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  • michellelisenbee

Living in the AND Space

Updated: Jan 27, 2021

I woke at 4am to the wind whistling through our open bedroom window, rain pattering against the glass, a few flashes of lightning. I knew I wouldn’t be able to go back to sleep, so I got up to make coffee feeling unsettled and anxious. At 5:30, I hugged my oldest son goodbye as he headed off to work at Home Depot. I worried about him interacting with the public all day….made sure he had his hand sanitizer and asked if they’d provide him with a mask. He didn’t know. I prayed.

At 6:20, I hugged my husband goodbye as he headed off to work at his cabinet shop. I worried about him and his fellow employees. I prayed some more.

I drank coffee. I ate a homemade cinnamon bun. I browsed Facebook and read email. I read about and saw pictures of all kinds of amazing people doing all kinds of amazing and wonderful things during this global pandemic. Kind, loving, brave things. Nurses working at the bedside, other medical workers doing all they can and putting themselves on the line for us. People sending out care packages to loved ones. People offering printable PDF files of self-care tips for the times we are in, preparing and offering e-courses on healing and staying sane through trauma…pastors offering thoughtful and heartfelt reflections on Holy Week….and on and on. So much goodness. So much love. And yet…..

And yet, I didn’t feel better. I kept imagining one of my sons, sick and alone in the hospital. One of my parents on a ventilator. All my nurse and doctor friends in their fatigue and stress. I watched a video on donning and doffing PPE and remembered learning that years ago when it was Ebola. I felt the fear my friends must also face each time they do this, knowing this dangerous thing is invisible.

I feel like a coward. I am a nurse. And I am at home. I want to stay at home. The best job I ever had was working at CHI Health Care. That job ended last summer when the company closed. I’ve been trying to find my footing again ever since. Making art, developing classes, writing, being at home with my family, working part-time at The Queen’s Ink. Although I’ve been looking for nursing work, I admit the search has been half-hearted. None of the jobs I applied for worked out for one reason or another. With my severance pay diminishing, I decided to apply for unemployment just before all the business closures in March. I was approved. Checks have started to come. With the extra funding from Uncle Sam, I will be making almost as much as I was working at CHI – for the next few months. I feel so much guilt and shame about this.

When I read about medical personnel being brave, battling daily “on the front lines” of this pandemic…when I hear all my personal medical friends are doing in this effort….when Governor Hogan says we need more help….when I see people sewing masks or using 3-D printers to make them, and all the other ways people are serving, the shame overwhelms me. How can I justify being home when I could/should be out there fighting along with them? Why am I not at least volunteering? Isn’t that the patriotic and humane thing to do?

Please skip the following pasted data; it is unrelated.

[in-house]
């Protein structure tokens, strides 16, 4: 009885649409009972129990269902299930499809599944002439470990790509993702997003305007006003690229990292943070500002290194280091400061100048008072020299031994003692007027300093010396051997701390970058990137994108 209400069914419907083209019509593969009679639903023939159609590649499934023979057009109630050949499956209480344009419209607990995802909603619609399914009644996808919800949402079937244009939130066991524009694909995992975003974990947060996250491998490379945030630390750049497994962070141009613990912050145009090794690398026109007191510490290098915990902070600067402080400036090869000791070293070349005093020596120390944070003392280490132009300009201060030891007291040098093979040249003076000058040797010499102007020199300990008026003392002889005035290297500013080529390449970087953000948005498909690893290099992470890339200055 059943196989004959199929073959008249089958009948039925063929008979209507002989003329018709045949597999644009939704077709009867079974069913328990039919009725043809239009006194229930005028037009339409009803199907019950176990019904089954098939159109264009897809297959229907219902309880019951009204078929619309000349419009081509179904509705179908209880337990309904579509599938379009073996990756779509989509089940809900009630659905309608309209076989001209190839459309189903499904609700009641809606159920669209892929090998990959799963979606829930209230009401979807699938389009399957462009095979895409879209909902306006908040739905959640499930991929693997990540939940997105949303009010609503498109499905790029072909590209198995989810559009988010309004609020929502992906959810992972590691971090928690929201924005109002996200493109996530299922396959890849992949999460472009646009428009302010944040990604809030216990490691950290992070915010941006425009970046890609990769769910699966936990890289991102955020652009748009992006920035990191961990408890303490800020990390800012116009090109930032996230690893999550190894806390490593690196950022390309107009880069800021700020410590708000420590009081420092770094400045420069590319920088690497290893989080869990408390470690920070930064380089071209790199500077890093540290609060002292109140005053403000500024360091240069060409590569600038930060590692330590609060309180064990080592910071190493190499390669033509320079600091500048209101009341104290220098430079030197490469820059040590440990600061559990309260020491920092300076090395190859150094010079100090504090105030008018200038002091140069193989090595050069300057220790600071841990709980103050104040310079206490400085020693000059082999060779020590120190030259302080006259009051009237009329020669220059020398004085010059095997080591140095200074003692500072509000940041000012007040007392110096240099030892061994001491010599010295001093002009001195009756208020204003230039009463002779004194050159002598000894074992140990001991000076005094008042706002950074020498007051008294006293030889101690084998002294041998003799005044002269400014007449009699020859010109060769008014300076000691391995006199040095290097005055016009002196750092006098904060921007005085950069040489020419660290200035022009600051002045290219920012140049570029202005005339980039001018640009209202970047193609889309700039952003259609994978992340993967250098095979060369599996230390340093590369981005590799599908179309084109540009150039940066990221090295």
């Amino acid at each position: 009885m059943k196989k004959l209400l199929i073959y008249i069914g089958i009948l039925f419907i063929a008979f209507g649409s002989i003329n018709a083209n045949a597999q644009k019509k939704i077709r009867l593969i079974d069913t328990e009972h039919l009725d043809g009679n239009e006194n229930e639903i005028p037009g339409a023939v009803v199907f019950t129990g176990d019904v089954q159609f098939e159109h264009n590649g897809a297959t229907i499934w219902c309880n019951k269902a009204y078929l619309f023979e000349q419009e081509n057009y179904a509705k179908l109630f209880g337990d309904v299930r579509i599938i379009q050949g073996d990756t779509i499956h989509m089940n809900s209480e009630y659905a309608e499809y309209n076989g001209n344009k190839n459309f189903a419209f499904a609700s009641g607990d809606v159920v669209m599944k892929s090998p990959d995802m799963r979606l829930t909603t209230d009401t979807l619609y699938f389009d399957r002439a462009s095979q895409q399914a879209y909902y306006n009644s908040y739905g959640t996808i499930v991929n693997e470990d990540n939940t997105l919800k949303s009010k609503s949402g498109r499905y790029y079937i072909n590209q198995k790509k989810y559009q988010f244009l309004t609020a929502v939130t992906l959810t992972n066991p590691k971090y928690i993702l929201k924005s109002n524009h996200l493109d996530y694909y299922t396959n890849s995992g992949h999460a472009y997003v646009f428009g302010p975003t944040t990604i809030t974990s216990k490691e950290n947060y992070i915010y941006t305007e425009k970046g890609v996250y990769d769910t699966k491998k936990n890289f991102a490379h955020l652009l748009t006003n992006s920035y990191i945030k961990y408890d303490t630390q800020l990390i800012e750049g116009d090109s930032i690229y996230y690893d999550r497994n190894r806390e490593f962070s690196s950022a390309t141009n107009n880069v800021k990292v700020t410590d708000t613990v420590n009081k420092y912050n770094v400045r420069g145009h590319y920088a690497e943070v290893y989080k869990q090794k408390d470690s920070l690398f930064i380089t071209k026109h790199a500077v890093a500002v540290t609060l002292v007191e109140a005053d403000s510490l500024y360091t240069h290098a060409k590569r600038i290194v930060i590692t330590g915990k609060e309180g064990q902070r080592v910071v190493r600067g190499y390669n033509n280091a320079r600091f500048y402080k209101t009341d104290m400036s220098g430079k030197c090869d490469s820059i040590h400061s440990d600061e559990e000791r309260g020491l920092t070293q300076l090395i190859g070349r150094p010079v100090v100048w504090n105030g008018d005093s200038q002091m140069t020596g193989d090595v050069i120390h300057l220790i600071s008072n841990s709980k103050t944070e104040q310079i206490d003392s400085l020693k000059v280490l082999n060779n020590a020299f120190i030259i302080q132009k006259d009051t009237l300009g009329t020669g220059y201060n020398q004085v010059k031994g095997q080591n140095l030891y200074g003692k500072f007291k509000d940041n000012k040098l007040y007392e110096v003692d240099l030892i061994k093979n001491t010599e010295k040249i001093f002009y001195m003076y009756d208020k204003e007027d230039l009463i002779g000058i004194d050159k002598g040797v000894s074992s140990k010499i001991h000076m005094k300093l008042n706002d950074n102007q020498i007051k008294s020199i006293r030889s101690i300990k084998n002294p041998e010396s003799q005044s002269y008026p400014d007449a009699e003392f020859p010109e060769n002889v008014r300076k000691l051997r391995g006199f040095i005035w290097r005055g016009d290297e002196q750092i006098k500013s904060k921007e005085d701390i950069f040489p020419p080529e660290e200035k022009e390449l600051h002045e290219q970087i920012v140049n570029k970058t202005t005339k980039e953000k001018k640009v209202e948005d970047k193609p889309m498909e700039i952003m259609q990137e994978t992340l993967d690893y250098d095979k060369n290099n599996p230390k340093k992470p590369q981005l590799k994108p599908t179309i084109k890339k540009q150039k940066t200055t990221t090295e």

Yes, art making is important. Yes, making soup and feeding my family is important. Planting a garden is important. Writing notes and calling people to check in is important. And yet (again) I still feel it’s not enough. And I cannot bring myself to do more than I am.

Every morning, I walk to the river. I stand on the bridge and watch the water flowing beneath me. I listen to its constant, varying music. Every morning the vista is the same and also different. I breathe the dawn air deeply. I give thanks to the trees and water and sky. There are always birds. Sometimes the Heron. Sometimes the Hawk. Sometimes the Mallard. Yesterday, two separate groups of three geese flew directly overhead. I thought it significant, but wasn’t sure how. Today, God brought one of my favorite poems to mind:

Wild Geese | Mary Oliver

You do not have to be good.

You do not have to walk on your knees

for a hundred miles through the desert, repenting.

You only have to let the soft animal of your body

love what it loves.

Tell me about despair, yours, and I will tell you mine.

Meanwhile the world goes on.

Meanwhile the sun and the clear pebbles of the rain

are moving across the landscapes,

over the prairies and the deep trees,

the mountains and the rivers.

Meanwhile the wild geese, high in the clean blue air,

are heading home again.

Whoever you are, no matter how lonely,

the world offers itself to your imagination,

calls to you like the wild geese, harsh and exciting–

over and over announcing your place

in the family of things.

I have no clear wrap-up for this. No great lessons learned. No neat packaged post. I only offer my raw self, living as Liz Lamoreux says, in the “AND Space”. Anxiety AND faith, fear AND trust, suffering AND beauty, light AND dark, despair AND hope, isolation AND connection. Holding my hands and heart open daily. Offering to God whatever needs to be released in me and asking Him to place in them whatever is mine to do. Praying the Spirit will continue to guide me this day and always. (Originally published April 8, 2020)

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